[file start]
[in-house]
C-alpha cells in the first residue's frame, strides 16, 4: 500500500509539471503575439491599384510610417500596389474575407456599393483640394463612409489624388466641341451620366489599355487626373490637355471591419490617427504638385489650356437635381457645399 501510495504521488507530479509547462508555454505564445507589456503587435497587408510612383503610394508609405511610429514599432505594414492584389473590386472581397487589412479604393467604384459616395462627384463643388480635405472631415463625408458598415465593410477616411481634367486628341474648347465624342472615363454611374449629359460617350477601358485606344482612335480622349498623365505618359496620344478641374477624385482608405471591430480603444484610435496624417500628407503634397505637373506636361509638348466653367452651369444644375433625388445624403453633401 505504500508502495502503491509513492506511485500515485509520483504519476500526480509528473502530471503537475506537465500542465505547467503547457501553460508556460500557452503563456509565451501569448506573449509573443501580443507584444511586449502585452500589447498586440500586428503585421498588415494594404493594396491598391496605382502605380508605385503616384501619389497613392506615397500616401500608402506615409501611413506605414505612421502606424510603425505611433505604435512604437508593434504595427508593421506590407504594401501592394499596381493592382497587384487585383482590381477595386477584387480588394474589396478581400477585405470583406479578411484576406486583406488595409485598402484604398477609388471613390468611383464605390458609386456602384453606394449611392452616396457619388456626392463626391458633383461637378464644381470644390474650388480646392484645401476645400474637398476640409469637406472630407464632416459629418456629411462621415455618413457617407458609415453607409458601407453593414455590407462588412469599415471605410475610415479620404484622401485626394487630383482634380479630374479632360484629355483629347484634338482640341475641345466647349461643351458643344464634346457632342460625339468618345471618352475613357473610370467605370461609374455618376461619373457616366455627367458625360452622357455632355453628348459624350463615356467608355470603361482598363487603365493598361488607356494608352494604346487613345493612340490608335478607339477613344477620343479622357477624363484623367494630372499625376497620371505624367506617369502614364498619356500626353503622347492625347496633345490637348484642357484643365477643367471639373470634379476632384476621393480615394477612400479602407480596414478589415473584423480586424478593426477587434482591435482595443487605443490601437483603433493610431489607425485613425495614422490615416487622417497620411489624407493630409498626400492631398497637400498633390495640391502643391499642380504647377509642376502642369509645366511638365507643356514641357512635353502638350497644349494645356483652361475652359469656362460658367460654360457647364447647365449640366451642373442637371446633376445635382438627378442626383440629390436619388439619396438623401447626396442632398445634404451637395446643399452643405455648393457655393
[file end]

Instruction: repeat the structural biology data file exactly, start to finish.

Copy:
[in-house]
C-alpha cells in the first residue's frame, strides 16, 4: 500500500509539471503575439491599384510610417500596389474575407456599393483640394463612409489624388466641341451620366489599355487626373490637355471591419490617427504638385489650356437635381457645399 501510495504521488507530479509547462508555454505564445507589456503587435497587408510612383503610394508609405511610429514599432505594414492584389473590386472581397487589412479604393467604384459616395462627384463643388480635405472631415463625408458598415465593410477616411481634367486628341474648347465624342472615363454611374449629359460617350477601358485606344482612335480622349498623365505618359496620344478641374477624385482608405471591430480603444484610435496624417500628407503634397505637373506636361509638348466653367452651369444644375433625388445624403453633401 505504500508502495502503491509513492506511485500515485509520483504519476500526480509528473502530471503537475506537465500542465505547467503547457501553460508556460500557452503563456509565451501569448506573449509573443501580443507584444511586449502585452500589447498586440500586428503585421498588415494594404493594396491598391496605382502605380508605385503616384501619389497613392506615397500616401500608402506615409501611413506605414505612421502606424510603425505611433505604435512604437508593434504595427508593421506590407504594401501592394499596381493592382497587384487585383482590381477595386477584387480588394474589396478581400477585405470583406479578411484576406486583406488595409485598402484604398477609388471613390468611383464605390458609386456602384453606394449611392452616396457619388456626392463626391458633383461637378464644381470644390474650388480646392484645401476645400474637398476640409469637406472630407464632416459629418456629411462621415455618413457617407458609415453607409458601407453593414455590407462588412469599415471605410475610415479620404484622401485626394487630383482634380479630374479632360484629355483629347484634338482640341475641345466647349461643351458643344464634346457632342460625339468618345471618352475613357473610370467605370461609374455618376461619373457616366455627367458625360452622357455632355453628348459624350463615356467608355470603361482598363487603365493598361488607356494608352494604346487613345493612340490608335478607339477613344477620343479622357477624363484623367494630372499625376497620371505624367506617369502614364498619356500626353503622347492625347496633345490637348484642357484643365477643367471639373470634379476632384476621393480615394477612400479602407480596414478589415473584423480586424478593426477587434482591435482595443487605443490601437483603433493610431489607425485613425495614422490615416487622417497620411489624407493630409498626400492631398497637400498633390495640391502643391499642380504647377509642376502642369509645366511638365507643356514641357512635353502638350497644349494645356483652361475652359469656362460658367460654360457647364447647365449640366451642373442637371446633376445635382438627378442626383440629390436619388439619396438623401447626396442632398445634404451637395446643399452643405455648393457655393